Our House Concert series received some publicity in The Los Angeles Times
on February 3, 1999 when a feature article was published in the OUR TIMES
supplement for the Conejo Valley edition. This photo appeared on the cover
of the day's OUR TIMES section along with the following article.
ROCKIN' THE HOUSE
by Chris G. Denina
Russ and Julie used to think the only place to go for a good concert was Los Angeles. For them, that meant enduring hour-long drives from their Oak Park home and fights with other motorists over parking places.
Three years ago, they got fed up with the hassle. Rather than drive to a concert, they decided to have concerts come to them.
Now, the two -- who work as graphic designers out of their two-story house -- open their home to about 50 people for their intimate, coffee house-style concerts featuring light rock and folk music acts.
The morning of a concert, they move their living room furniture in the garage to make way for 50 rented folding chairs. They set up a dessert buffet in the back, a table for performers to sell CDs and t-shirts, and leave a collection plate by the door for the $10 cover charge, with proceeds going to the performer, Julie said.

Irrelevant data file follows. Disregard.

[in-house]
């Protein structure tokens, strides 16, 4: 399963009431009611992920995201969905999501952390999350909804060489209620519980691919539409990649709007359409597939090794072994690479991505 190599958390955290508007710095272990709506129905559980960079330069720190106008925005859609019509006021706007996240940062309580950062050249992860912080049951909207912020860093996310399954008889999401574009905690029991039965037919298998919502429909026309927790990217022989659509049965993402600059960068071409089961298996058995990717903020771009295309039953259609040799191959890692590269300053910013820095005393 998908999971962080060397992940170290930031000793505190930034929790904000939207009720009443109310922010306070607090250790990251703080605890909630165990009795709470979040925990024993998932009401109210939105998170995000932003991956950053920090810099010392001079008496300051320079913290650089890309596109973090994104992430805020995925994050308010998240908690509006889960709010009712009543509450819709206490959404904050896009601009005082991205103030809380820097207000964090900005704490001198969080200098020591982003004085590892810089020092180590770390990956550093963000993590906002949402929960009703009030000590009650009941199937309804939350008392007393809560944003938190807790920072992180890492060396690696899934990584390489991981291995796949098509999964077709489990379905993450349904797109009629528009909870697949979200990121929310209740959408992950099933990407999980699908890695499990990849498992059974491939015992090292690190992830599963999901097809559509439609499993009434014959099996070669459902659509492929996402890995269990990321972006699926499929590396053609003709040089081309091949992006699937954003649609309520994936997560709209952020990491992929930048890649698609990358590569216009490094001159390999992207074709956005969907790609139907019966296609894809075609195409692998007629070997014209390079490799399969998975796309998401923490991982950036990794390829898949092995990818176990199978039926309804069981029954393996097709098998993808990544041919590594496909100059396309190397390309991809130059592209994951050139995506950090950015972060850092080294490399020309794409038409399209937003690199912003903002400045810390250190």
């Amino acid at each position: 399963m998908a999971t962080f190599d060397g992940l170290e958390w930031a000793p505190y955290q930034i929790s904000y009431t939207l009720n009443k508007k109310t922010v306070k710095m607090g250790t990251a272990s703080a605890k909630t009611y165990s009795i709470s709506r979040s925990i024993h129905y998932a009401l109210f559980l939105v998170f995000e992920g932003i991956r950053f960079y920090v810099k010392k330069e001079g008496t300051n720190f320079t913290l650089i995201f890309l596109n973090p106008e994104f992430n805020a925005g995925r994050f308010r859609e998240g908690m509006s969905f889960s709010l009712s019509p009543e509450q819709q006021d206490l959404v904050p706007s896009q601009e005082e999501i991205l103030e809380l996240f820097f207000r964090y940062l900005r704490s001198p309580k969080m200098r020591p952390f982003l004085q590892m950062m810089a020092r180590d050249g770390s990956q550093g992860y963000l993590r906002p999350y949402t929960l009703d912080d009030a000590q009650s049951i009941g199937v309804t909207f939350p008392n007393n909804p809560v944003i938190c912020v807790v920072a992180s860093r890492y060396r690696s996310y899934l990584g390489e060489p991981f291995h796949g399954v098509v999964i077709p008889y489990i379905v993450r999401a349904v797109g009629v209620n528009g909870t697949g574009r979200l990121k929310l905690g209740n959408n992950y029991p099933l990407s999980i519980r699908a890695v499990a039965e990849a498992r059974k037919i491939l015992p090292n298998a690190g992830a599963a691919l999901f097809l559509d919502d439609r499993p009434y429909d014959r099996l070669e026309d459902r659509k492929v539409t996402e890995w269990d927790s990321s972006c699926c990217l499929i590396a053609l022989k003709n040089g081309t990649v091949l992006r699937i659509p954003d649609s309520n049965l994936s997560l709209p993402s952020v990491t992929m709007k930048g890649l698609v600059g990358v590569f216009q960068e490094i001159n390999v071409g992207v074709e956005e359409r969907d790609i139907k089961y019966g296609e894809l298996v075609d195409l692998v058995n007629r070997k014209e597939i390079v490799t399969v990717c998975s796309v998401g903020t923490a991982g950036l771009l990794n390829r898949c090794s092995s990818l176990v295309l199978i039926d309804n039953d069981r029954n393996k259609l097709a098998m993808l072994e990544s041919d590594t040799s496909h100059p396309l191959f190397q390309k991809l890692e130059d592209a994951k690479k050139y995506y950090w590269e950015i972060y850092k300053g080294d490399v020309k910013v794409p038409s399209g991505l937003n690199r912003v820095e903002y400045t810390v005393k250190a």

While they don't attact the same big names as larger venues, the couple have hosted more than a dozen concerts. And now, through word of mouth, they have been able to attract some recognizable names.
In October, they played host to John Hall, the former lead singer of the group Orleans, Russ said, noting the band released a pair of top-10 hits in the 1970s: "Still The One" and "Dance With Me."
"I didn't expect John Hall to say yes. Here's a guy used to playing major arenas. But he said sure, he'd come out and do a show here," Russ said. "I was just floored. He's written a number of hits. It was great when he was performing because everyone knew the words and could sing along."
Severin Browne, a former Motown Records songwriter who now runs a mail-order cookie business in South Pasadena, was the first musician to perform at Russ and Julie's home in February 1997, and he's booked to play again May 22.
"A house concert is really kind of a miracle of capitalism," Browne said. "There's nobody bucking you for a two-drink minimum. You've paid your money, you're in there, and you're up close with the artist. It's just the perfect house concert setting."
Next door, Cheryl Green and her husband said the concerts don't bother them at all. "It's not loud. You don't hear it, at least from our house. You woudn't know anything's going on there," Green said.